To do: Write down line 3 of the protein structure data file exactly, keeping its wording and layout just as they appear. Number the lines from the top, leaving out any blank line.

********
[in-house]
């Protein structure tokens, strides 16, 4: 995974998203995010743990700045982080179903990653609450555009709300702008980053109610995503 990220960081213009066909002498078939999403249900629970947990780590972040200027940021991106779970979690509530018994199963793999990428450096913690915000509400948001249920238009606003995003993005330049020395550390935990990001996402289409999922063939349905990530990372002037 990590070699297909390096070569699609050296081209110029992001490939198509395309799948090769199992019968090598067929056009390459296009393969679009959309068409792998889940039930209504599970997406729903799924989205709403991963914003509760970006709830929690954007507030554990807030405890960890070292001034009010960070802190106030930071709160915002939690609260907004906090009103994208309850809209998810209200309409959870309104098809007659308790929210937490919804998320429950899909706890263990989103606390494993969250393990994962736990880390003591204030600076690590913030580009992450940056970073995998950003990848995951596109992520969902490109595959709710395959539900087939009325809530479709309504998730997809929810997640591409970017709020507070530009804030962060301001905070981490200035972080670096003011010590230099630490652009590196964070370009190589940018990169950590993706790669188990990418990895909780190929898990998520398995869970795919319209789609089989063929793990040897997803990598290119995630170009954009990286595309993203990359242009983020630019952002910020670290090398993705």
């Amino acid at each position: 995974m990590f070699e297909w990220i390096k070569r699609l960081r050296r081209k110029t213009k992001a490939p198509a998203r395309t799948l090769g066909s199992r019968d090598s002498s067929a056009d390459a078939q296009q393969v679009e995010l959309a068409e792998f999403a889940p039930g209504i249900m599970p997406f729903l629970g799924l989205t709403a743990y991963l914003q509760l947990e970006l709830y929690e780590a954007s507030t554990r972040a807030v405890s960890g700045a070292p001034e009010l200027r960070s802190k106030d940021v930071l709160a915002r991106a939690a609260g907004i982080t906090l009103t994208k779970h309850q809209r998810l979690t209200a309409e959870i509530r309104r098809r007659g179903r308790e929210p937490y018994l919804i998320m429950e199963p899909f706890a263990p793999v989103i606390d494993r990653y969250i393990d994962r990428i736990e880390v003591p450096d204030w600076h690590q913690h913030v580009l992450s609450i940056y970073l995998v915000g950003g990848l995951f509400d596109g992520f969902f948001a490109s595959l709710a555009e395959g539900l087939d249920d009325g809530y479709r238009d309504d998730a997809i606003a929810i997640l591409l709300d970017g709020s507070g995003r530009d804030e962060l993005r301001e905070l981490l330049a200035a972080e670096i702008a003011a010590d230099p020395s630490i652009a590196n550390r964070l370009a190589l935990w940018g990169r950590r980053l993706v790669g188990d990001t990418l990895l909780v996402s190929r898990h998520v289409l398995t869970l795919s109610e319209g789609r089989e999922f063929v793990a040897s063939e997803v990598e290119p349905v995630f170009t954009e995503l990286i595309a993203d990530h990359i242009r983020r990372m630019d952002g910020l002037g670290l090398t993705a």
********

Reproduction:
């Amino acid at each position: 995974m990590f070699e297909w990220i390096k070569r699609l960081r050296r081209k110029t213009k992001a490939p198509a998203r395309t799948l090769g066909s199992r019968d090598s002498s067929a056009d390459a078939q296009q393969v679009e995010l959309a068409e792998f999403a889940p039930g209504i249900m599970p997406f729903l629970g799924l989205t709403a743990y991963l914003q509760l947990e970006l709830y929690e780590a954007s507030t554990r972040a807030v405890s960890g700045a070292p001034e009010l200027r960070s802190k106030d940021v930071l709160a915002r991106a939690a609260g907004i982080t906090l009103t994208k779970h309850q809209r998810l979690t209200a309409e959870i509530r309104r098809r007659g179903r308790e929210p937490y018994l919804i998320m429950e199963p899909f706890a263990p793999v989103i606390d494993r990653y969250i393990d994962r990428i736990e880390v003591p450096d204030w600076h690590q913690h913030v580009l992450s609450i940056y970073l995998v915000g950003g990848l995951f509400d596109g992520f969902f948001a490109s595959l709710a555009e395959g539900l087939d249920d009325g809530y479709r238009d309504d998730a997809i606003a929810i997640l591409l709300d970017g709020s507070g995003r530009d804030e962060l993005r301001e905070l981490l330049a200035a972080e670096i702008a003011a010590d230099p020395s630490i652009a590196n550390r964070l370009a190589l935990w940018g990169r950590r980053l993706v790669g188990d990001t990418l990895l909780v996402s190929r898990h998520v289409l398995t869970l795919s109610e319209g789609r089989e999922f063929v793990a040897s063939e997803v990598e290119p349905v995630f170009t954009e995503l990286i595309a993203d990530h990359i242009r983020r990372m630019d952002g910020l002037g670290l090398t993705a």